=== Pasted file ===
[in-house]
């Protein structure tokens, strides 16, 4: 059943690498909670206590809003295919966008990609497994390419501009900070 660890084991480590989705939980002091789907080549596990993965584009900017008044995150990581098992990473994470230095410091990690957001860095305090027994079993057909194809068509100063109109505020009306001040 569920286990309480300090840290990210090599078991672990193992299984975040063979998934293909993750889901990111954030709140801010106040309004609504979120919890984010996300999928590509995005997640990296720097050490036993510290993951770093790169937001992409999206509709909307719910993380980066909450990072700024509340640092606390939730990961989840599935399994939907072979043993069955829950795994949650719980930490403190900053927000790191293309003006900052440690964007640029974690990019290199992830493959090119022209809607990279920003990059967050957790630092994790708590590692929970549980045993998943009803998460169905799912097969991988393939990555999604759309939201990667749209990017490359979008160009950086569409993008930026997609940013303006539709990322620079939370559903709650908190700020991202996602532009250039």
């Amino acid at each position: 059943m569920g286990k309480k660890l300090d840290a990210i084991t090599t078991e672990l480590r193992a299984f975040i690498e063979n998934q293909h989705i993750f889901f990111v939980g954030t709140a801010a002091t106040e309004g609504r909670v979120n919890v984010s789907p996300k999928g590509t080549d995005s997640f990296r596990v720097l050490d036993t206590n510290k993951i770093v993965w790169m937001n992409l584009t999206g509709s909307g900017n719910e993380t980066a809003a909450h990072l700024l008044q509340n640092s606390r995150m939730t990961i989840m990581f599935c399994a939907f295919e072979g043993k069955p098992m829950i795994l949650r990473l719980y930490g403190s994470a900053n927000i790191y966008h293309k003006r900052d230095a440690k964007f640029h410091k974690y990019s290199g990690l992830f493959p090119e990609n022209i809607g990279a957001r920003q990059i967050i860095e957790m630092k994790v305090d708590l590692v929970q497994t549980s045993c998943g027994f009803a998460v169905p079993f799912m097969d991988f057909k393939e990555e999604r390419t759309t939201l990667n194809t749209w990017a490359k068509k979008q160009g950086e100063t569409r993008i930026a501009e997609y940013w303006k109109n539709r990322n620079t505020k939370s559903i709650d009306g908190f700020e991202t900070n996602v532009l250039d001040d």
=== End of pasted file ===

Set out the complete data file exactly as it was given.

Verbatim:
[in-house]
């Protein structure tokens, strides 16, 4: 059943690498909670206590809003295919966008990609497994390419501009900070 660890084991480590989705939980002091789907080549596990993965584009900017008044995150990581098992990473994470230095410091990690957001860095305090027994079993057909194809068509100063109109505020009306001040 569920286990309480300090840290990210090599078991672990193992299984975040063979998934293909993750889901990111954030709140801010106040309004609504979120919890984010996300999928590509995005997640990296720097050490036993510290993951770093790169937001992409999206509709909307719910993380980066909450990072700024509340640092606390939730990961989840599935399994939907072979043993069955829950795994949650719980930490403190900053927000790191293309003006900052440690964007640029974690990019290199992830493959090119022209809607990279920003990059967050957790630092994790708590590692929970549980045993998943009803998460169905799912097969991988393939990555999604759309939201990667749209990017490359979008160009950086569409993008930026997609940013303006539709990322620079939370559903709650908190700020991202996602532009250039």
């Amino acid at each position: 059943m569920g286990k309480k660890l300090d840290a990210i084991t090599t078991e672990l480590r193992a299984f975040i690498e063979n998934q293909h989705i993750f889901f990111v939980g954030t709140a801010a002091t106040e309004g609504r909670v979120n919890v984010s789907p996300k999928g590509t080549d995005s997640f990296r596990v720097l050490d036993t206590n510290k993951i770093v993965w790169m937001n992409l584009t999206g509709s909307g900017n719910e993380t980066a809003a909450h990072l700024l008044q509340n640092s606390r995150m939730t990961i989840m990581f599935c399994a939907f295919e072979g043993k069955p098992m829950i795994l949650r990473l719980y930490g403190s994470a900053n927000i790191y966008h293309k003006r900052d230095a440690k964007f640029h410091k974690y990019s290199g990690l992830f493959p090119e990609n022209i809607g990279a957001r920003q990059i967050i860095e957790m630092k994790v305090d708590l590692v929970q497994t549980s045993c998943g027994f009803a998460v169905p079993f799912m097969d991988f057909k393939e990555e999604r390419t759309t939201l990667n194809t749209w990017a490359k068509k979008q160009g950086e100063t569409r993008i930026a501009e997609y940013w303006k109109n539709r990322n620079t505020k939370s559903i709650d009306g908190f700020e991202t900070n996602v532009l250039d001040d």